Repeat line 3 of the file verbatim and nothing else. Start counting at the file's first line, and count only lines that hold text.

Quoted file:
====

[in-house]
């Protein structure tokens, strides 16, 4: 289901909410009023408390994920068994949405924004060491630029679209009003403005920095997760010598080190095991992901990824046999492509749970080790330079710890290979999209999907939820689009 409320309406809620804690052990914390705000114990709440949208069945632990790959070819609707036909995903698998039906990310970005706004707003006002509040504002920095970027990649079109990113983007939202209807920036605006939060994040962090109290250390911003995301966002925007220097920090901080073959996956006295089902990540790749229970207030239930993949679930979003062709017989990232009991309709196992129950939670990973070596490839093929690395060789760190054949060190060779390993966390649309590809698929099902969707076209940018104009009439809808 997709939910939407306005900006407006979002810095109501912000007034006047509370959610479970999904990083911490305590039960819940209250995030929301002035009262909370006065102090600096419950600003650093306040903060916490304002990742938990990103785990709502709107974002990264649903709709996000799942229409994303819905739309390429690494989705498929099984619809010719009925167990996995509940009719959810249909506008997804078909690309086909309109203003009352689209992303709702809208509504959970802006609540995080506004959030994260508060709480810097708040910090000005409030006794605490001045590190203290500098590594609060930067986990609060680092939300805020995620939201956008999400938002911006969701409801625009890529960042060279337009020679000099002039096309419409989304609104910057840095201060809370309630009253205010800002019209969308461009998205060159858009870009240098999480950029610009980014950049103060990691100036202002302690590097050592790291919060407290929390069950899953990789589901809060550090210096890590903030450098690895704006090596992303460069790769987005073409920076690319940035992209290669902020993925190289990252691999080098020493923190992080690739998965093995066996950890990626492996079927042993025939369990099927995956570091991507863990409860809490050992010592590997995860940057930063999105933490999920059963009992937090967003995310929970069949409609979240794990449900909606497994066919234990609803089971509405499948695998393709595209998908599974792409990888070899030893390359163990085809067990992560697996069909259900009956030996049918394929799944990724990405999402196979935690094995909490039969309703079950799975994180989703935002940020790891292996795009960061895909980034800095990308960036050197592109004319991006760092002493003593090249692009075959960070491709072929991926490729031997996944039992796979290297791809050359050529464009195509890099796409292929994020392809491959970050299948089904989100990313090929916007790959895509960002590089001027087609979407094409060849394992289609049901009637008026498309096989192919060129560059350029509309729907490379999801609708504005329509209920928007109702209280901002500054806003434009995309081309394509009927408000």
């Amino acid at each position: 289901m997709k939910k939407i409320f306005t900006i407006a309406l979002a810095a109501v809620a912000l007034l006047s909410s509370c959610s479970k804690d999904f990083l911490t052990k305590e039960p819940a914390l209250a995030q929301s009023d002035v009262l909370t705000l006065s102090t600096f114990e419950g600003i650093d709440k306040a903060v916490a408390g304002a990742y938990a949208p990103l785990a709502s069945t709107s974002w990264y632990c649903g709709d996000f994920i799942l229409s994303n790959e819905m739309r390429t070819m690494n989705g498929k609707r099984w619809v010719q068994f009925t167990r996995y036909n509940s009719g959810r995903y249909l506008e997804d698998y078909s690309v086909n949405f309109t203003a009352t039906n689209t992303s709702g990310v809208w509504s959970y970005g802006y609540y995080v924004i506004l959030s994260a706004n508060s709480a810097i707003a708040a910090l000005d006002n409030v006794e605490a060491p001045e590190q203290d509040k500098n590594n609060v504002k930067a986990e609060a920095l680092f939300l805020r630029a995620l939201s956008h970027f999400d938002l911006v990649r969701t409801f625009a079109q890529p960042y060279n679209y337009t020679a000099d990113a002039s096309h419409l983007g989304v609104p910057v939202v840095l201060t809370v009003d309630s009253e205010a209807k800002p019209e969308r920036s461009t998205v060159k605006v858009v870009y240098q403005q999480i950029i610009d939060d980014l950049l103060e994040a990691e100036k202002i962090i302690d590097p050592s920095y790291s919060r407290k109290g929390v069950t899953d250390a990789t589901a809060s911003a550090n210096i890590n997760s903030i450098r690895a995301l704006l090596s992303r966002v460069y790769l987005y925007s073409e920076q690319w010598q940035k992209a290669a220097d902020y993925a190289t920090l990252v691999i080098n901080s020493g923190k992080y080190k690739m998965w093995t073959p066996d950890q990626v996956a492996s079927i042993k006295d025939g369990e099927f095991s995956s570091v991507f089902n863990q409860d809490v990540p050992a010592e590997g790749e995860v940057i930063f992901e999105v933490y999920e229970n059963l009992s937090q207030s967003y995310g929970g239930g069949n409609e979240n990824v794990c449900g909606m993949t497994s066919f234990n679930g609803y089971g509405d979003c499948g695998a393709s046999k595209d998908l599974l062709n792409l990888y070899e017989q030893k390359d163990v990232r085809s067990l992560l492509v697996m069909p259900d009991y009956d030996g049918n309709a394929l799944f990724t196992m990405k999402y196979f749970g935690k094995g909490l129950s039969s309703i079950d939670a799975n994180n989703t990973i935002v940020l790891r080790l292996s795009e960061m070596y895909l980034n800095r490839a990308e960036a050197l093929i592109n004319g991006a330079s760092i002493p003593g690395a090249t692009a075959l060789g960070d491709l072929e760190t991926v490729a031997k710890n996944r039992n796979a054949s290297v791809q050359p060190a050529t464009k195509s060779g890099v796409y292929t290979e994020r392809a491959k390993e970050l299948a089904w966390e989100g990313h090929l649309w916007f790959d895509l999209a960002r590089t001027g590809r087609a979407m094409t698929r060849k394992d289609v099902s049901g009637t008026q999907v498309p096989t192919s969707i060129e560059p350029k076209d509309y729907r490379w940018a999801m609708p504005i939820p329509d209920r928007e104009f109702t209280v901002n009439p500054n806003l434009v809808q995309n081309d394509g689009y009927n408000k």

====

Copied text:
């Amino acid at each position: 289901m997709k939910k939407i409320f306005t900006i407006a309406l979002a810095a109501v809620a912000l007034l006047s909410s509370c959610s479970k804690d999904f990083l911490t052990k305590e039960p819940a914390l209250a995030q929301s009023d002035v009262l909370t705000l006065s102090t600096f114990e419950g600003i650093d709440k306040a903060v916490a408390g304002a990742y938990a949208p990103l785990a709502s069945t709107s974002w990264y632990c649903g709709d996000f994920i799942l229409s994303n790959e819905m739309r390429t070819m690494n989705g498929k609707r099984w619809v010719q068994f009925t167990r996995y036909n509940s009719g959810r995903y249909l506008e997804d698998y078909s690309v086909n949405f309109t203003a009352t039906n689209t992303s709702g990310v809208w509504s959970y970005g802006y609540y995080v924004i506004l959030s994260a706004n508060s709480a810097i707003a708040a910090l000005d006002n409030v006794e605490a060491p001045e590190q203290d509040k500098n590594n609060v504002k930067a986990e609060a920095l680092f939300l805020r630029a995620l939201s956008h970027f999400d938002l911006v990649r969701t409801f625009a079109q890529p960042y060279n679209y337009t020679a000099d990113a002039s096309h419409l983007g989304v609104p910057v939202v840095l201060t809370v009003d309630s009253e205010a209807k800002p019209e969308r920036s461009t998205v060159k605006v858009v870009y240098q403005q999480i950029i610009d939060d980014l950049l103060e994040a990691e100036k202002i962090i302690d590097p050592s920095y790291s919060r407290k109290g929390v069950t899953d250390a990789t589901a809060s911003a550090n210096i890590n997760s903030i450098r690895a995301l704006l090596s992303r966002v460069y790769l987005y925007s073409e920076q690319w010598q940035k992209a290669a220097d902020y993925a190289t920090l990252v691999i080098n901080s020493g923190k992080y080190k690739m998965w093995t073959p066996d950890q990626v996956a492996s079927i042993k006295d025939g369990e099927f095991s995956s570091v991507f089902n863990q409860d809490v990540p050992a010592e590997g790749e995860v940057i930063f992901e999105v933490y999920e229970n059963l009992s937090q207030s967003y995310g929970g239930g069949n409609e979240n990824v794990c449900g909606m993949t497994s066919f234990n679930g609803y089971g509405d979003c499948g695998a393709s046999k595209d998908l599974l062709n792409l990888y070899e017989q030893k390359d163990v990232r085809s067990l992560l492509v697996m069909p259900d009991y009956d030996g049918n309709a394929l799944f990724t196992m990405k999402y196979f749970g935690k094995g909490l129950s039969s309703i079950d939670a799975n994180n989703t990973i935002v940020l790891r080790l292996s795009e960061m070596y895909l980034n800095r490839a990308e960036a050197l093929i592109n004319g991006a330079s760092i002493p003593g690395a090249t692009a075959l060789g960070d491709l072929e760190t991926v490729a031997k710890n996944r039992n796979a054949s290297v791809q050359p060190a050529t464009k195509s060779g890099v796409y292929t290979e994020r392809a491959k390993e970050l299948a089904w966390e989100g990313h090929l649309w916007f790959d895509l999209a960002r590089t001027g590809r087609a979407m094409t698929r060849k394992d289609v099902s049901g009637t008026q999907v498309p096989t192919s969707i060129e560059p350029k076209d509309y729907r490379w940018a999801m609708p504005i939820p329509d209920r928007e104009f109702t209280v901002n009439p500054n806003l434009v809808q995309n081309d394509g689009y009927n408000k």